Windfall tax on energy firms explained: How do I get Rishi Sunak's new £400 discount?

26 May 2022, 14:07 | Updated: 26 May 2022, 14:23

Rishi Sunak said £400 will be shaved off energy bills from October
Rishi Sunak said £400 will be shaved off energy bills from October. Picture: Alamy

By Will Taylor

Brits will now get £400 shaved off their soaring energy bills and no longer need to pay it back as part of Rishi Sunak's revised cost of living help package.

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The Chancellor, who has also U-turned on charging a windfall tax on energy firms, doubled the initial £200 loan designed to help households pay their heating and electricity bills.

But he also scrapped the planned automatic repayments on that, meaning consumers will no longer need to pay back the sum.

Here's how you'll get the discount and why it's been implemented.

How do I get my £400? Do I apply or will it just come out of my bills, and when does it arrive?

The discount, providing it works the same as the previously-announced £200 loan called the Energy Bill Discount Scheme, will automatically apply to your energy bills from October.

The money will be paid to energy suppliers and then get passed on to each electricity customer.

That means you shouldn't have to apply or fill out any kind of form – it'll just automatically start dampening the price you pay on bills from October.

There's no action needed on the consumer's part.

Read more: Sunak gives every household £400 off energy bills after windfall tax U-turn

What is the £400 grant for?

Energy bills are skyrocketing as part of the wider inflation crisis.

The wholesale energy prices, which providers pay, are going up, so providers are following suit.

A cold winter in Europe, a hot period across Asia and reduced gas exports from Russia are all playing havoc with the forces of supply and demand for energy.

The end result is that Brits are paying more for their bills, with Ofgem predicting the next price cap rise, in autumn, could see a hike of almost £1,000 to the £2,800 region.

Rishi Sunak announced new cost of living measures on Thursday
Rishi Sunak announced new cost of living measures on Thursday. Picture: Alamy

How will the discount work?

It will make your energy bill cheaper than it otherwise would be.

A discount of £400 does not cover the expected price cap rise, so expect to see your bills go up, but it will help to keep the increase down.

The move follows Rishi Sunak's U-turn on windfall tax - he previously resisted calls to use a windfall tax on energy firms to fund a bigger cost of living package than previously announced.

What is a windfall tax?

Speaking in the Commons, after weeks of opposition party demands for a windfall tax, Mr Sunak did everything he could to avoid the w-word.

Instead, he unveiled the "temporary targeted energy profits levy" - a windfall tax in all but name.

A windfall tax is made on large profits that are considered to have been unfairly or undeservedly made.

Mr Sunak made a point of explaining his view on how energy firms had made heaps of money in recent months.

"The oil and gas sector is making extraordinary profits, not as the result of recent changes to risk-taking or innovation or efficiency, but as the result of surging global commodity prices driven in part by Russia's war," he told MPs.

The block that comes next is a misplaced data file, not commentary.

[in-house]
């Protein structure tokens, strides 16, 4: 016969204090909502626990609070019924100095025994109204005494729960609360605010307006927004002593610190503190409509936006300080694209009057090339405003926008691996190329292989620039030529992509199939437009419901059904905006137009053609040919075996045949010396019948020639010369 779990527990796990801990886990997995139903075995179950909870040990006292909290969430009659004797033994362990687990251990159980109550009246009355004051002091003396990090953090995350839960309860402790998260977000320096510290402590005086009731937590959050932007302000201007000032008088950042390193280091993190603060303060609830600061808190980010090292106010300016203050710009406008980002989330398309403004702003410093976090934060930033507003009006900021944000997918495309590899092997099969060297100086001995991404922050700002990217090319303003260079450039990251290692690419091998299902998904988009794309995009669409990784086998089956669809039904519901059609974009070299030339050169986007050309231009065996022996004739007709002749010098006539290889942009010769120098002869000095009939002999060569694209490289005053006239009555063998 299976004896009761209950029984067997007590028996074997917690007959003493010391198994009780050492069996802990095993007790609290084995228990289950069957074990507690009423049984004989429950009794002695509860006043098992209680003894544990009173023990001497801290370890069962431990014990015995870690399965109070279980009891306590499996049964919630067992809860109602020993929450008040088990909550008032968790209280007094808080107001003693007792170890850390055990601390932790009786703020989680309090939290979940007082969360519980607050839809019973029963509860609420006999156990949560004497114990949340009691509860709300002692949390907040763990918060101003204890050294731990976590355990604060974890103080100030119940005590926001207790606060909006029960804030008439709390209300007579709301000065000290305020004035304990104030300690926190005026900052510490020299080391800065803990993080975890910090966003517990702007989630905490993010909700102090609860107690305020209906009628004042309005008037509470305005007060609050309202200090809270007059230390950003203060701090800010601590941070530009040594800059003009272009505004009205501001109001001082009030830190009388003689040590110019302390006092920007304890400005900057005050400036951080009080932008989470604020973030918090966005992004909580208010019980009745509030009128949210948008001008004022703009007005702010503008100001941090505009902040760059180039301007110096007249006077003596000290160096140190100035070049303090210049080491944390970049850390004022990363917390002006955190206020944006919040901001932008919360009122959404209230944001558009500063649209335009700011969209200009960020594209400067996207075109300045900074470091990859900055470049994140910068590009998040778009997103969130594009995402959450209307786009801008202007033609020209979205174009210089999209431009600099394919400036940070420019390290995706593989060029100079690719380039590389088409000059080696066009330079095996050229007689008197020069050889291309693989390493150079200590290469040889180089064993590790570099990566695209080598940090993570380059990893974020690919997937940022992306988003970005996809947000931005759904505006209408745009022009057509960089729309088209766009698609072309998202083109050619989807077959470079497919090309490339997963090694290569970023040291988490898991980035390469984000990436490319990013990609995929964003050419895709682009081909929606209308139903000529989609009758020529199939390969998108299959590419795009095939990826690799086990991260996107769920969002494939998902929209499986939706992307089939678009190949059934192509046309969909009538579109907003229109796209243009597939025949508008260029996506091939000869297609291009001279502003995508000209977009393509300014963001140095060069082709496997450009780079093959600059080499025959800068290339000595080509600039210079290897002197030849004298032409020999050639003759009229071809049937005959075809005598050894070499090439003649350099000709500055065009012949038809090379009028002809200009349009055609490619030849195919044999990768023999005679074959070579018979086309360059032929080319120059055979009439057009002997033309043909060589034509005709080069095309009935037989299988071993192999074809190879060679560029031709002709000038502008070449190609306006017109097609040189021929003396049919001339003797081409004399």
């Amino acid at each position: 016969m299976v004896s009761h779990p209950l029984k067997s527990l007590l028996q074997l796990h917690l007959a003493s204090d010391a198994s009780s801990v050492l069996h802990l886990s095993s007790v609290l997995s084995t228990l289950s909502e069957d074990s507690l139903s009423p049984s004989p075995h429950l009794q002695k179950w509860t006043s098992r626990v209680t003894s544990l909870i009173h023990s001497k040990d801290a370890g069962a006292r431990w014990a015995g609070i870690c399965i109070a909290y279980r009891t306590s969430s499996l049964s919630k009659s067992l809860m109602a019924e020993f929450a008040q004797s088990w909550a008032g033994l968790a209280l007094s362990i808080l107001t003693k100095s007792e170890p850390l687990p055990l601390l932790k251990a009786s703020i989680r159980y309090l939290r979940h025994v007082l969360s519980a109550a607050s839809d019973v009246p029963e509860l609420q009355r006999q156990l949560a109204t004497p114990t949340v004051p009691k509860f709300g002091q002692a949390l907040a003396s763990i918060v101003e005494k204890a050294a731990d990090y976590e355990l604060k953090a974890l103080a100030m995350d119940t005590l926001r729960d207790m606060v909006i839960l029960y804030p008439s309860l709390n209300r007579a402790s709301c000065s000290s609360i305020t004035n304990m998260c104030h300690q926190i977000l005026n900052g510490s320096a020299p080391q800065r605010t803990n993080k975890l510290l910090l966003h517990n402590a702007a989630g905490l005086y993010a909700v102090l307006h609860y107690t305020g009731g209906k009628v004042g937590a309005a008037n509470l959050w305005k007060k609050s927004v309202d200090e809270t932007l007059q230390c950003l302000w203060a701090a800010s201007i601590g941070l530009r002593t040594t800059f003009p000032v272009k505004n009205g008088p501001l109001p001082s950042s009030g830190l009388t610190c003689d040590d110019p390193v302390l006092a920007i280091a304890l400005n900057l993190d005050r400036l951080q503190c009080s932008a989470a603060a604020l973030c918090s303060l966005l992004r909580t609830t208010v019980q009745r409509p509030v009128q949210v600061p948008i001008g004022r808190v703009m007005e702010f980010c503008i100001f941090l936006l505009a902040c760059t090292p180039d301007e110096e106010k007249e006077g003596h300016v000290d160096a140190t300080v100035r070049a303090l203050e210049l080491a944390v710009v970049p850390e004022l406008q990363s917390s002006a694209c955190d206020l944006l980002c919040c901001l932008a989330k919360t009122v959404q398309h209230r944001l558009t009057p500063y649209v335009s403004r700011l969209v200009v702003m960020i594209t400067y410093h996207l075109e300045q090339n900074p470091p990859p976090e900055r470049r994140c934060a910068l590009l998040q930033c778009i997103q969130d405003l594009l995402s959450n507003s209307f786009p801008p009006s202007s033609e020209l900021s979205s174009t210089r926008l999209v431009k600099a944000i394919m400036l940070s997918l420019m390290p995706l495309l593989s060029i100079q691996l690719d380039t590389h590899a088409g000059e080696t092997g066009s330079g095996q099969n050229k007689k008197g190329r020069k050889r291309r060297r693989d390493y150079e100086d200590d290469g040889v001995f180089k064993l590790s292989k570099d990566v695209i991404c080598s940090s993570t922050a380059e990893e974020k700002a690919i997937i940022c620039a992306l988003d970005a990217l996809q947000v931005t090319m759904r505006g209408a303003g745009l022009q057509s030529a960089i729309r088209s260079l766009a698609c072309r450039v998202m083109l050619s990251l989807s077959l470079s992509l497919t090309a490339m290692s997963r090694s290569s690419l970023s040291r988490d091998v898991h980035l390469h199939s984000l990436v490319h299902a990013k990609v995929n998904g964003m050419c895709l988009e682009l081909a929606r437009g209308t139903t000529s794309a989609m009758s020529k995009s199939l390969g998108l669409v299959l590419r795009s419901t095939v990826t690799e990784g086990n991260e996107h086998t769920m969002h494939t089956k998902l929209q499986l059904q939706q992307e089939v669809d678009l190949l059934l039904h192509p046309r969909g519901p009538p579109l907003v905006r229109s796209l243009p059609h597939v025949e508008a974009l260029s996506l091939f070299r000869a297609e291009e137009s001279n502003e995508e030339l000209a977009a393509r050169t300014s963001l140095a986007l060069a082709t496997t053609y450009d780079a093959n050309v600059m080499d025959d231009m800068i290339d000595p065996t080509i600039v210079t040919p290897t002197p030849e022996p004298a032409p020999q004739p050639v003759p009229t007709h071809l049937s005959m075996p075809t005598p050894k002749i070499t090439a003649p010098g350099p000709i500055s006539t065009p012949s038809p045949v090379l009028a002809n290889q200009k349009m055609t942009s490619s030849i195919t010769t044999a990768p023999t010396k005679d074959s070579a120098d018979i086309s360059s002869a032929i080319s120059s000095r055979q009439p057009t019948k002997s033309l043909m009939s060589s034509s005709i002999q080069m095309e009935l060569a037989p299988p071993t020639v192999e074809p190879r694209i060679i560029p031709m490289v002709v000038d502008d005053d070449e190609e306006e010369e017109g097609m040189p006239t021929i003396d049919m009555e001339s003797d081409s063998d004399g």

"For that reason I am sympathetic to the argument to tax those profits fairly.

He added: "Like previous governments, including Conservative ones, we will introduce a temporary targeted energy profits levy, but we have built into the new levy... a new investment allowance similar to the super-deduction that means companies will have a new and significant incentive to reinvest their profits.

"The new levy will be charged on profits of oil and gas companies at a rate of 25%.

"It will be temporary and when oil and gas prices return to historically more normal levels the levy will be phased out."

What else has Rishi Sunak announced?

Besides doubling the £200 loan and turning it into a grant and the U-turn on the windfall tax, a one-off grant of £650 will also be made to eight million households that are most vulnerable to the cost of living squeeze.

Pensioners will get a one time £300 payment and disabled people will get £150.

What criticism is Sunak facing over his announcement?

Opposition figures, industry bodies and think tanks lined up to take aim at Mr Sunak's plans.

Labour’s shadow chancellor Rachel Reeves criticised Tory opposition to the windfall tax, which Labour has long-backed, and told Mr Sunak: "I know that the Chancellor has adopted two of our ideas today, but can I ask why he has not adopted a third: a cut in VAT on energy bills?

"It was once touted as the 'big Brexit bonus', but he has ditched that too."

Rain Newton-Smith, chief economist at the Confederation of British Industry, said: "Helping people facing real hardship amid one of the worst cost-of-living crunches in recent memory is the right thing to do.

"Despite the investment incentive, the open-ended nature of the energy profits levy - and the potential to bring electricity generation into scope - will be damaging to investment needed for energy security and net zero ambitions.

"It sends the wrong signal to the whole sector at the wrong time against a backdrop of rising business taxation elsewhere.

The Institute for Fiscal Studies director Paul Johnson tweeted: "Disappointing to hear the Chancellor again conclude by claiming to be cutting taxes.

"He emphatically is not. He is raising them, and to historically high levels. I think that is the right thing to do, but his tax plan is to raise taxes not, as he keeps saying, to cut them."